It’s last Tuesday and I’m sitting on a stoop across the street from Webster Hall. I’m with Kris and Erin from Canadian group, Rah Rah. The weather is perfect. In one hour, these two will take the stage with the rest of their band for a rollicking set, infused with bright, jangling pop. So, let’s get to it.
P&W: I just recently listened to your new album Vessels; one of my favorite tracks was your single, “Chip Off The Heart.” It’s so lighthearted and catchy but the lyrics are a little bit darker, more somber. I’m guessing that was intentional?
Kris: Yeah, in a way. I usually write songs when I feel a bit sorry for myself and then I don’t like how sad they are, really. And then the band says “Can you make this less of a sad song, more of dancey song?” (laughs). For that one it worked really well. I guess it was intentional!
What was the process like working on Vessels? How was it different from your earlier albums?
Erin: Well, it was kind of similar to our previous records of course, because we used the same producers. It was different in that we could just jump right in. We didn’t have to get to know them and there wasn’t that anxious meet and greet sort of thing. We could just get right into it and we knew what to expect. And we could still push ourselves. It seemed quicker, in a way. Everything just kind of fell into place.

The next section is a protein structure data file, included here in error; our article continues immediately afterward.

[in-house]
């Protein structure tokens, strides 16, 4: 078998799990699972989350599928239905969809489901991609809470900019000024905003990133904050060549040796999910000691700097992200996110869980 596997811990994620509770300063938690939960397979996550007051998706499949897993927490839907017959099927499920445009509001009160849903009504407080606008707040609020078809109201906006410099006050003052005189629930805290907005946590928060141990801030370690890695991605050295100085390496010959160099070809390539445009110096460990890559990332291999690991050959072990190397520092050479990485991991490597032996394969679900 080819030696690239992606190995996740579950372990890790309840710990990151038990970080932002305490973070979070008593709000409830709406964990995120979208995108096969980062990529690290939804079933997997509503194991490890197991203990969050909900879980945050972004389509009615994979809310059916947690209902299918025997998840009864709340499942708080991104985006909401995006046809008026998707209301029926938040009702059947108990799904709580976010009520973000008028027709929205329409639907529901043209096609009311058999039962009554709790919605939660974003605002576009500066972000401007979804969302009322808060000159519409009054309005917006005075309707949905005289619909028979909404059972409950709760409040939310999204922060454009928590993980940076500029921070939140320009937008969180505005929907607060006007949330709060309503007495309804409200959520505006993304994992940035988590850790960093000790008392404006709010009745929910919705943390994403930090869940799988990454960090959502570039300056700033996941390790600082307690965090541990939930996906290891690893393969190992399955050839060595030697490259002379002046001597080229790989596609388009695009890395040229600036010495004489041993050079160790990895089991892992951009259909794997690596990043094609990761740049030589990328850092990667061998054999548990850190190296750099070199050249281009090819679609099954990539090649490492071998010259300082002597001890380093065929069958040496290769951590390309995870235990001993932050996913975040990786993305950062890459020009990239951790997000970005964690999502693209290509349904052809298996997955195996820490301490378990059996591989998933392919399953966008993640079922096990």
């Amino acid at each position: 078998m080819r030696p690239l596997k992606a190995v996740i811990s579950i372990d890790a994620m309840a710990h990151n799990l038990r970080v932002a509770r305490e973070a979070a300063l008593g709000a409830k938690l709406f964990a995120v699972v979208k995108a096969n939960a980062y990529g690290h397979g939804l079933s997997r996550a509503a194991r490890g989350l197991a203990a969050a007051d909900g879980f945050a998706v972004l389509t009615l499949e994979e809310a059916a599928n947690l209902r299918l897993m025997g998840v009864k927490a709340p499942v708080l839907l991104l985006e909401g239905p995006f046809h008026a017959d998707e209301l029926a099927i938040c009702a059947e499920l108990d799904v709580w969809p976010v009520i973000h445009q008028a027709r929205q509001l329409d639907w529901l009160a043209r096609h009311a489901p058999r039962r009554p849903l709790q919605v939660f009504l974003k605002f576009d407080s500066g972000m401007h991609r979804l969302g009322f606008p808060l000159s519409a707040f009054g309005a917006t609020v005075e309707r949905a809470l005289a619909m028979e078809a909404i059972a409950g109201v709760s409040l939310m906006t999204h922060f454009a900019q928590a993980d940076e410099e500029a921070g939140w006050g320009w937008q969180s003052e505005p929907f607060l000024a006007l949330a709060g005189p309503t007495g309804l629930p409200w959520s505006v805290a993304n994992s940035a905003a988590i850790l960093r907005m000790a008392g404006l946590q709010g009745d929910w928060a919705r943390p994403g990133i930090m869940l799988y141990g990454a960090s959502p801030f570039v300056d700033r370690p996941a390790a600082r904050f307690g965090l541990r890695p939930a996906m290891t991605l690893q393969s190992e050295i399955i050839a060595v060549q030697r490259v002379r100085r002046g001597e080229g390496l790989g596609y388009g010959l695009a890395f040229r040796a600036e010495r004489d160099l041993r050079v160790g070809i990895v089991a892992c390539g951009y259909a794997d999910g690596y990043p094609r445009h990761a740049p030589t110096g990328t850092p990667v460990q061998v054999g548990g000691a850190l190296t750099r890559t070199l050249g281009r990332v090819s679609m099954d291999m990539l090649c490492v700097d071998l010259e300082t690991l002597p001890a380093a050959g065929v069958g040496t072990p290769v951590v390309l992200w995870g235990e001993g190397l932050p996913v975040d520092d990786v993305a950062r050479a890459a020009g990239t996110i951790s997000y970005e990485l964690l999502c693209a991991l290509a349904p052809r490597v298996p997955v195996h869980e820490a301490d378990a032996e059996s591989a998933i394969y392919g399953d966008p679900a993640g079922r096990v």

Kris: A lot less nerves went into it. The first time they came and listened to our stuff, they said to practice a lot. (laughs) Which was really scary! But in the end it was really good. And so the next time, we knew what kind of pressure to expect. So that was good.
What is something that influences you, that most people would never expect when they listen to your new album?
Erin: I listen to a lot of Icelandic pop music (laughs). That’s probably something people don’t expect. They always ask us “What are your influences?” But each one of us listens to completely different music. I don’t know. I’m a complete nerd. Last time I was here, I spent a lot of money on comic books and…it was awesome. That kind of stuff keeps me grounded, in a way. A dose of reality, maybe, while we’re touring. Touring is wonderful and terrible, all at the same time.
Kris: I like that. Comic books are an influence on this album.
What is the biggest difference sonically between your first album and this one? What things have you managed to maintain?
Kris: Well for one thing, it’s recorded better. Much better quality. I think we’ve all improved personally, too. Our instruments, our voices. As far as the music, I don’t know. It’s tough because it never quite stays the same; there’s so many writers so we don’t really have a set goal for each song, it just kind of takes its own shape.
Erin: Maybe that’s what’s the same.
Kris: Yeah! Maybe that’s what’s the same. A mish mash of things.
Erin: We haven’t narrowed down our writers. I think we felt pressure from previous people we’ve worked with to pick a lead singer. But, we didn’t because that doesn’t really fit us. We kept that going through the last four records. It’s good.
Kris: I think we have a mix of pop and country going. We’ve kept a bit of the country and then took it more of a dancier route this time, which I’m into.